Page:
The lawsuit was decided by the New Jersey Supreme Court on January 31, 1944. The court stated that Junior School No. 2 “unlawfully discriminated” against the students and were in a direct violation of statute N.J.S.A. 18:14-2. This statute states among other things that “it is unlawful for boards of education to exclude children from any public school on ground that they are of negro race”.[2] Robert Queen represented the plaintiffs in this lawsuit.

Impact[edit]

The Hedgepeth–Williams case was cited in the Supreme Court decision in the Brown v. Board of Education case on May 17, 1954. Ten years later, the Honorable Thurgood Marshall and his team of NAACP attorneys applied the Hedgepeth and Williams decision (the only state anti-segregation legal precedent in the Nation) to the successful litigation strategy used in the 1954 U.S. Supreme Court’s Brown v. Board of Education, Topeka KS decision, which overturned the doctrine of “Separate but Equal” across the land.

The 1944 Hedgepeth and Williams decision also caused or contributed to other momentous changes (listed below) and influenced the creation of Affirmative Action law and policy in New Jersey:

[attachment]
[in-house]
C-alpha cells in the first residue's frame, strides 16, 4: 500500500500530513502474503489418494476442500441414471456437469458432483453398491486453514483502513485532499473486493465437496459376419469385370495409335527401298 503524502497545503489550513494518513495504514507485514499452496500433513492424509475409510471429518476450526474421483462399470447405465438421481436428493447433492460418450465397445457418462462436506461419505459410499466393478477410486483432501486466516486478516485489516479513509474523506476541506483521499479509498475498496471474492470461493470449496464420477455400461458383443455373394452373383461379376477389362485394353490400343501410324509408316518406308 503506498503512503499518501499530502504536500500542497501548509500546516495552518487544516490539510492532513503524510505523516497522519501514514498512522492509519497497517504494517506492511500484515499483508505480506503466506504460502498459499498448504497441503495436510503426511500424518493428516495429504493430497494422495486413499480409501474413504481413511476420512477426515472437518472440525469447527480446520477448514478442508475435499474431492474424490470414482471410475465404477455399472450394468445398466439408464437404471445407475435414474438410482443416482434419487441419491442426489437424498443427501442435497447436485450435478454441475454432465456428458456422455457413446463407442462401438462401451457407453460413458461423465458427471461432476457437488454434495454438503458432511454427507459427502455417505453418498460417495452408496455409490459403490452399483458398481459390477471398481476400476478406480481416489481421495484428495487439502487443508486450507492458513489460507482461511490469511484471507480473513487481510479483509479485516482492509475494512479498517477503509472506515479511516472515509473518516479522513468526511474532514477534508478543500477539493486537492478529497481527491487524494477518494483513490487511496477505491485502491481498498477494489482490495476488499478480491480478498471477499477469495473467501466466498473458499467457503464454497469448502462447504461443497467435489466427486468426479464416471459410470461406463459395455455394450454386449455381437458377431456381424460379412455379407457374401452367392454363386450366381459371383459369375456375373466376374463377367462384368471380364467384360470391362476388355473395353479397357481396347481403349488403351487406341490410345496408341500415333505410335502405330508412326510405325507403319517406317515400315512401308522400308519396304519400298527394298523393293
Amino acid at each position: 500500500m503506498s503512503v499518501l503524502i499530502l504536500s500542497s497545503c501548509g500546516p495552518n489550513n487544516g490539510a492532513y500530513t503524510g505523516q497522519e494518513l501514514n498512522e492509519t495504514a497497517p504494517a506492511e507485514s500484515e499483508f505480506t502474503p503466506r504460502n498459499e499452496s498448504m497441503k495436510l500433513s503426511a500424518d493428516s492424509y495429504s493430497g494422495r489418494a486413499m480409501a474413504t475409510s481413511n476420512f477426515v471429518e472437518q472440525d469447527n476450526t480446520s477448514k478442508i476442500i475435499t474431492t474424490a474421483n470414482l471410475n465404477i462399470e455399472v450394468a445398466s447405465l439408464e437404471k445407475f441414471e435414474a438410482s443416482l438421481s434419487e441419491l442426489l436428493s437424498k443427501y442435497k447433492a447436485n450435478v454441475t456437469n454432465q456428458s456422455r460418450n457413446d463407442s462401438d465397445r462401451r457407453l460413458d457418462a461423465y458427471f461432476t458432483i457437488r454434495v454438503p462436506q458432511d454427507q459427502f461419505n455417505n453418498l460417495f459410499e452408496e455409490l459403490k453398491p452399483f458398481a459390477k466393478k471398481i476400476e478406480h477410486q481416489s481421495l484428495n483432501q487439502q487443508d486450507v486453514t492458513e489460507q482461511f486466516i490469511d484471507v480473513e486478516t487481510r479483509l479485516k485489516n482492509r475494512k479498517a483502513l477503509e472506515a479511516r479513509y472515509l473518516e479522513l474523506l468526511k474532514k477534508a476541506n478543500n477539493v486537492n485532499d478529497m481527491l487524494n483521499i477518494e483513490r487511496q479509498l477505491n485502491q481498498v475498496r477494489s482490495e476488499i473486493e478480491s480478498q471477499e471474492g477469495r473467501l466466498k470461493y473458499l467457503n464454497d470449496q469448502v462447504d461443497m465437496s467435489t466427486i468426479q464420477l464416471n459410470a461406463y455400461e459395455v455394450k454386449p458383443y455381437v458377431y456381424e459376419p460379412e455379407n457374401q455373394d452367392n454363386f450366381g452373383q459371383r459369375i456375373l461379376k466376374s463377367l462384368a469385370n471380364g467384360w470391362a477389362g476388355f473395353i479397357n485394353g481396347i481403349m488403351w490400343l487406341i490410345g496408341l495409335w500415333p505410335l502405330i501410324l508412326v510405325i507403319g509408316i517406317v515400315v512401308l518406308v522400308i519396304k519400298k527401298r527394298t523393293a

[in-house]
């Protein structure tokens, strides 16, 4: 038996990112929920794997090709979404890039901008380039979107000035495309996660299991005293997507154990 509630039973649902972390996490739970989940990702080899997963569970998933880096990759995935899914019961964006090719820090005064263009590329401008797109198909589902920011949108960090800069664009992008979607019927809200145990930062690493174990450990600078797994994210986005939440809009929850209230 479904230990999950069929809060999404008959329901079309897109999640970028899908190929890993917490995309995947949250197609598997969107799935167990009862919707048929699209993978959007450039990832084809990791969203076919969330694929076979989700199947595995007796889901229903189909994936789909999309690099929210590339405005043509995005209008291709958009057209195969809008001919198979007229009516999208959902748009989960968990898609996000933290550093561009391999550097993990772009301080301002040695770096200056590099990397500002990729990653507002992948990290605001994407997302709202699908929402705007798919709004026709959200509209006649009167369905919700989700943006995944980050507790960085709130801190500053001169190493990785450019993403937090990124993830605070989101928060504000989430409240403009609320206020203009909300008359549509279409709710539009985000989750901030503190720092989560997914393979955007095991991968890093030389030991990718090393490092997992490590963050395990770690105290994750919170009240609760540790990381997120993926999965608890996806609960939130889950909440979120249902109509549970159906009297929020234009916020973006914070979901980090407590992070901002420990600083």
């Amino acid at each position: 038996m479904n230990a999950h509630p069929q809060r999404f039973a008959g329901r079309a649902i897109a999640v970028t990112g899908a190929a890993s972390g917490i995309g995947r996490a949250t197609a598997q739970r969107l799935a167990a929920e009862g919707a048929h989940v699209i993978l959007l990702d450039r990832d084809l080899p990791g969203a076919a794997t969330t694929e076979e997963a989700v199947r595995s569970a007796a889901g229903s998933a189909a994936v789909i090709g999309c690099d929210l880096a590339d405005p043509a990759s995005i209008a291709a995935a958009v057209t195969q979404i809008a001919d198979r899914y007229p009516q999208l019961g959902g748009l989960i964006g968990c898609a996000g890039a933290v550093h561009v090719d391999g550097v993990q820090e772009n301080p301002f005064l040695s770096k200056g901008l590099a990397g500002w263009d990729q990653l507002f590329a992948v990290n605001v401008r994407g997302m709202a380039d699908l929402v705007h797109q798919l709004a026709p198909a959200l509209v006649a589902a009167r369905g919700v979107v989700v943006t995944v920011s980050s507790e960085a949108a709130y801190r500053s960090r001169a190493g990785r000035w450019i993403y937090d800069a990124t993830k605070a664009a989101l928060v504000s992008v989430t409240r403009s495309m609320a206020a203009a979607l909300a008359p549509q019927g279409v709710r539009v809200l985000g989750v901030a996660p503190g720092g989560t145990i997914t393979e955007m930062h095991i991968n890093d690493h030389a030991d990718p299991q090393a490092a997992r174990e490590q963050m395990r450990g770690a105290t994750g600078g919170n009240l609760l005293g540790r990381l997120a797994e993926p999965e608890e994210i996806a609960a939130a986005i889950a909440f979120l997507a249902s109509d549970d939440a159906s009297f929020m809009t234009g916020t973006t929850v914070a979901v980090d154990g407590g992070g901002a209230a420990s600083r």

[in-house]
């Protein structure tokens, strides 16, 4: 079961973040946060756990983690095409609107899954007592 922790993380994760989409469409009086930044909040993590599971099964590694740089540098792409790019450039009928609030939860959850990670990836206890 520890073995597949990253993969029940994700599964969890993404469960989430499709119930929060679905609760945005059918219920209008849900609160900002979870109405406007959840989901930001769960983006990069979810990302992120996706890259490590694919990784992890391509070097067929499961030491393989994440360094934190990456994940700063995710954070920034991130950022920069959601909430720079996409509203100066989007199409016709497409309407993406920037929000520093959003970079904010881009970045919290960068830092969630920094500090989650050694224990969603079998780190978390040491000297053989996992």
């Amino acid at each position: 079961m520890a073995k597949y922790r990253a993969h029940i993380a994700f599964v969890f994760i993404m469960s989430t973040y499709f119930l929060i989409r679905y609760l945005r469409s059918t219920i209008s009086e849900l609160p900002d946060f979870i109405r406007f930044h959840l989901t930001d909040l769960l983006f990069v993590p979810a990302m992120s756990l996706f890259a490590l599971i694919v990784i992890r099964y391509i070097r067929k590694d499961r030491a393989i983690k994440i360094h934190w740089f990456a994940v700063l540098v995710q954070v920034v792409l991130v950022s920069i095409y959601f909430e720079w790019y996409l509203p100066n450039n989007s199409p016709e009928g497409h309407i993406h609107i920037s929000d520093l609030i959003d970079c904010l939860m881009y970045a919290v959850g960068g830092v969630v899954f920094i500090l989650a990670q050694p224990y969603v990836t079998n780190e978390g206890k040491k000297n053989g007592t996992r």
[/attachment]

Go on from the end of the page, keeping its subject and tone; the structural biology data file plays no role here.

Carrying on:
• 1945 - Based on the principles in Hedgepeth and Williams, the Fair Employment Act was enacted the very next year, prohibiting discrimination in employment on the basis of race.
  • 1945 – That same year, the New Jersey Division Against Discrimination was established in the NJ Department of Education to protect the civil rights of persons on the basis or race, color, creed, ancestry and national origin in schools and in employment and housing practices.
  • 1947 - The New Jersey Constitution was ratified, conferring upon every citizen two civil rights: